Refrigeration is definitely a blessing for all mankind, he muttered.

I feel the same way, I thought to myself. I feel the same way.


As I mentioned, the process was sequential. I put the school in the fridge. Then, I put in a local district government office, 1 newspaper company, 1 game arcade, 7 conglomerate headquarters, 5 police commissioners, a group of elementary school students from a remote island, 1 bus from the Kyunggi Transportation Company, 1 train from #2 subway line, 5 types of seaweed-wrapped triangular rice balls, 11 production directors of broadcasting companies, 51 dot-com companies, 2 movie directors, 3 authors, 192 factory managers, 5 salary men, 31 importers, 2 plastic surgeons, 3 pop-singers, 2 drunkards, 1 pigeon, 3 loan sharks, 2 professional wrestlers, 1 chicken sexer, 1.8 million unemployed, 360,000 homeless, and 67 Congressmen and Presidents.

The list may look rather random. But it is not so. I definitely adhered to the core principle: preserve what is important for, or put away what is evil to, the world.

Still, the list seems quite as exhaustive as the groups of shooting stars I saw that night.

Many more things, of course, have been stored since I first made the list. In particular, I stored the United States. I don’t quite recall the exact reason for it, but I remember closing the door after popping it in there. Was it around Christmas time? I was reading a newspaper, and, on the spur of the moment, I opened the fridge door, put the U.S. in, and closed the door. You might not believe this, but when the U.S. entered, the fridge instantaneously became an international community.

Hey, what happened to the McDonald’s?

The record-store owner asked me this when he dropped by the Hof on the Hill. He was rubbing his frozen hands and blowing on them.

You know, the one at the intersection. It has disappeared.

The Hof owner responded indifferently: I believe it. He must have been very busy because he doesn’t even go to school anymore.

Really? What are you going to do now?

The school disappeared, too, you know.

I see. Lots of things have vanished lately, now that I think about it.

Three of us drank together that cold day. Ironically, it was the last day of the year, as well as the last day of the century.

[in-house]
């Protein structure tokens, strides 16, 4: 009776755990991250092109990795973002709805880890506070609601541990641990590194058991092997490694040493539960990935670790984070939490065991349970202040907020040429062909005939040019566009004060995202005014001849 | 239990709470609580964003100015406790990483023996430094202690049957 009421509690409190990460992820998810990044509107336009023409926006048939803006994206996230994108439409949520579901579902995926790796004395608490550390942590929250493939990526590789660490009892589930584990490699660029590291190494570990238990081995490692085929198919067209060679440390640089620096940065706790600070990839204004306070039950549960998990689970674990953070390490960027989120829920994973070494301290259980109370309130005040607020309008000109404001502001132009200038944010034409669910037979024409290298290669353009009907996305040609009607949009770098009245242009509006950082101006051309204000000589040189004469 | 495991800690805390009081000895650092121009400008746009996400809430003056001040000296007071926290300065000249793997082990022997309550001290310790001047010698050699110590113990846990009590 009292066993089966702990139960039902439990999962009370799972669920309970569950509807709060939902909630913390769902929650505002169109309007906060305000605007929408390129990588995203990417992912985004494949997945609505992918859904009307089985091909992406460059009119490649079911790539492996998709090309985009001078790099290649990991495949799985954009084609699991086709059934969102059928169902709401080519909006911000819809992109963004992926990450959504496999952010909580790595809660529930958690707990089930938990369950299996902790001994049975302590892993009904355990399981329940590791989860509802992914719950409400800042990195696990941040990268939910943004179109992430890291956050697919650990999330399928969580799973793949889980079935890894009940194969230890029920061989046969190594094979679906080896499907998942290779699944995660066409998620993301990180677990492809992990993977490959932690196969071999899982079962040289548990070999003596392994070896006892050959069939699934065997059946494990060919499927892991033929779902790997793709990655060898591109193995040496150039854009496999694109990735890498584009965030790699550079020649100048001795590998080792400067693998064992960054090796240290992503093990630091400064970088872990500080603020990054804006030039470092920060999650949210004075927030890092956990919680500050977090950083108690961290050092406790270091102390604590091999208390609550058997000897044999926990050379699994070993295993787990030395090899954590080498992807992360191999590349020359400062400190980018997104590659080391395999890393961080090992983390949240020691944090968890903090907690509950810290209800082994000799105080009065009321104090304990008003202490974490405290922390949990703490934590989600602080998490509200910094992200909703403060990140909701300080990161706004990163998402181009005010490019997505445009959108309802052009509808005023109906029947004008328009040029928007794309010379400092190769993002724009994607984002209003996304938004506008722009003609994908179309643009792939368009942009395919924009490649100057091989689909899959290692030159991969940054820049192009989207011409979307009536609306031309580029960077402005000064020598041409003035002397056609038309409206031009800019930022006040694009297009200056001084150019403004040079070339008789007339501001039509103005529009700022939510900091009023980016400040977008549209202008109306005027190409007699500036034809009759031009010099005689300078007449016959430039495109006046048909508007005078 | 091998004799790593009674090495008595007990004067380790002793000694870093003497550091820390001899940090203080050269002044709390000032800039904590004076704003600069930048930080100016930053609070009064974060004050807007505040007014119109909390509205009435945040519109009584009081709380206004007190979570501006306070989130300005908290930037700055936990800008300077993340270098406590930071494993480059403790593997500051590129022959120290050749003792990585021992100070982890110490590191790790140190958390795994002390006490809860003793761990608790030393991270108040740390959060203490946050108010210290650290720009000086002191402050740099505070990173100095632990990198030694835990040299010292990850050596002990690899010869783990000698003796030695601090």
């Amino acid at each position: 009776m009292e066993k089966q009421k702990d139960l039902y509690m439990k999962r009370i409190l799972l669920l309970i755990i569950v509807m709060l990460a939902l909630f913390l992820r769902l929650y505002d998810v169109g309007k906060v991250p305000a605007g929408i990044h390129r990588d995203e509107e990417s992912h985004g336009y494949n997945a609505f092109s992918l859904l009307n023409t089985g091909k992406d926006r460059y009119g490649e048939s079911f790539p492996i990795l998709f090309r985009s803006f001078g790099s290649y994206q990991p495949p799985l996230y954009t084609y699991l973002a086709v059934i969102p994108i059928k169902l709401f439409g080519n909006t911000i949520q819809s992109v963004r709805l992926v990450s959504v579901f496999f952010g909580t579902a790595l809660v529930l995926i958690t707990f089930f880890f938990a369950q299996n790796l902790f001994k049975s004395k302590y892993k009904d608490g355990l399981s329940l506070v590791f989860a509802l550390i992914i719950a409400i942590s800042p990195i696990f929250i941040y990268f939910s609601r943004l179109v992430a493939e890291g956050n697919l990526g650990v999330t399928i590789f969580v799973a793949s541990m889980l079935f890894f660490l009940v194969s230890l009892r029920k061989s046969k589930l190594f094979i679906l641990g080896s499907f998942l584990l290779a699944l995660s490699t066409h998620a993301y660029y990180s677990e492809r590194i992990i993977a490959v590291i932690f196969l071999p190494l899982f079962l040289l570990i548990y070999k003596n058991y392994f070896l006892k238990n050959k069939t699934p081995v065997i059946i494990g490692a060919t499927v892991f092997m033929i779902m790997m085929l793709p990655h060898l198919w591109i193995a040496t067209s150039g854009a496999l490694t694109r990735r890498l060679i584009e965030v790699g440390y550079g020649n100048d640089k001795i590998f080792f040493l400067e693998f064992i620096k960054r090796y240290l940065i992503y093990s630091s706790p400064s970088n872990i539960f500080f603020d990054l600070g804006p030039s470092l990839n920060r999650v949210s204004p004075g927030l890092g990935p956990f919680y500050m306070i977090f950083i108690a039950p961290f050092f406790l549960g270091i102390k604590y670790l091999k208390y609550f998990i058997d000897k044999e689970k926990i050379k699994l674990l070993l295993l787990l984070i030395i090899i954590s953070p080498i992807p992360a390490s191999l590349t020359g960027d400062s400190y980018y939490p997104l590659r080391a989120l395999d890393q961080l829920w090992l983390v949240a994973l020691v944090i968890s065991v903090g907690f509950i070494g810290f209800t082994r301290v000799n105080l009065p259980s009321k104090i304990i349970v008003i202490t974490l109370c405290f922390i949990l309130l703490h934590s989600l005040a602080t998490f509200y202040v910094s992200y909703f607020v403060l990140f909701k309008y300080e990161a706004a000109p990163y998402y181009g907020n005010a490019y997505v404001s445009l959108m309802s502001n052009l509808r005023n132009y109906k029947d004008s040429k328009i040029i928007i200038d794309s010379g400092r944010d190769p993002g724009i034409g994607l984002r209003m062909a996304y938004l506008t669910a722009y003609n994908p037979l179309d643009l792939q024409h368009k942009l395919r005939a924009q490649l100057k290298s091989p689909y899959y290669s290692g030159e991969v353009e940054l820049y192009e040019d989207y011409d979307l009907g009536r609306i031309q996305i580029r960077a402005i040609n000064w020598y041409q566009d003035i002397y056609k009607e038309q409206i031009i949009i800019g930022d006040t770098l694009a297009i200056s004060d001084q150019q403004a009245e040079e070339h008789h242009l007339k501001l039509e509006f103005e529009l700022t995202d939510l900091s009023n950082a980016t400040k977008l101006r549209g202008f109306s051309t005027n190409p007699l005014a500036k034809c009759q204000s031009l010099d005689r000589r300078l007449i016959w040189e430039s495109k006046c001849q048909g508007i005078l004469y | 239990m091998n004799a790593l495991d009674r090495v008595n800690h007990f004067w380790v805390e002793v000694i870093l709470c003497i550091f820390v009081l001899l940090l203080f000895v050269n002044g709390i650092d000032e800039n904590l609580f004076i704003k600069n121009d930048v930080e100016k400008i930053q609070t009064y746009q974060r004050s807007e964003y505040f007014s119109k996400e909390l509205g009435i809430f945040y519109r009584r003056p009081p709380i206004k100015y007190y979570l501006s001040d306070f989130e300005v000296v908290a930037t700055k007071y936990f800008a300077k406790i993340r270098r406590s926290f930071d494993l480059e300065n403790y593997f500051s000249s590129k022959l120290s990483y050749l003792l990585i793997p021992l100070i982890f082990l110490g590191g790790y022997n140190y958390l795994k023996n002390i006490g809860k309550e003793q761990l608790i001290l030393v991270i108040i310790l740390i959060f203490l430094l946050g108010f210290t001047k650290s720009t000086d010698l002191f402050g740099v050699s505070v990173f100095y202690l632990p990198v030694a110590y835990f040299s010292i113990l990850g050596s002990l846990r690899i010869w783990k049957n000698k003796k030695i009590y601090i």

I see. So you put it in like you would an elephant? The record-store owner sounded immensely delighted at my collection. Didn’t I tell you that the memo would help a lot?

I guess crazy things DO happen.

That’s true. Many extraordinary things have happened in the last 100 years, too.

All three of us were melancholy and solemn as anyone would be on the last day of the century. I heard that the first hooligans ever were Hitler and Mussolini.

Really? I can see that. Interesting. By the way, what are you going to do with China?

What about China?

Don’t you know?

What? What?

The Earth would break in half if all the Chinese people jumped up and then landed at exactly the same time.

What the fuck are they trying to do to my planet? Who do they think they are? I only had to think this thought, and China was already in the fridge. And with that, the fridge was too full. I knew that only because 2 Chinese out of the 1 billion 268 million 100 thousand of them came to the Hof, complaining that they couldn’t get in the fridge with the others.

Knee how, knee how! The owner did his best to appease them. The two drank beer, and that seemed to put them in a better mood. I had no choice but to put them in the walk-in refrigerator behind the bar.

Wow, you can do that, too? Not bad! The Hof owner wiped the sweat off his brow.

We parted that night after drinking like fish.

It was near midnight when I returned to my room. The refrigerator was waiting for me in the darkness. Its powerful noise sounded quite belabored. Digesting the last 100 years in one night is probably not an easy task, I bet. Not even for this fridge. I took off my coat, washed my face and brushed teeth. Then I resisted, twice, the urge to open the door to see China in there. Then, at the third urge, I pulled on the door bar. It was as I expected it to be: All of China, except for the two people, was packed in it. Seeing it in person, however, left me speechless. It was just a mess in there. I didn’t know what to do or think, or…yeesh!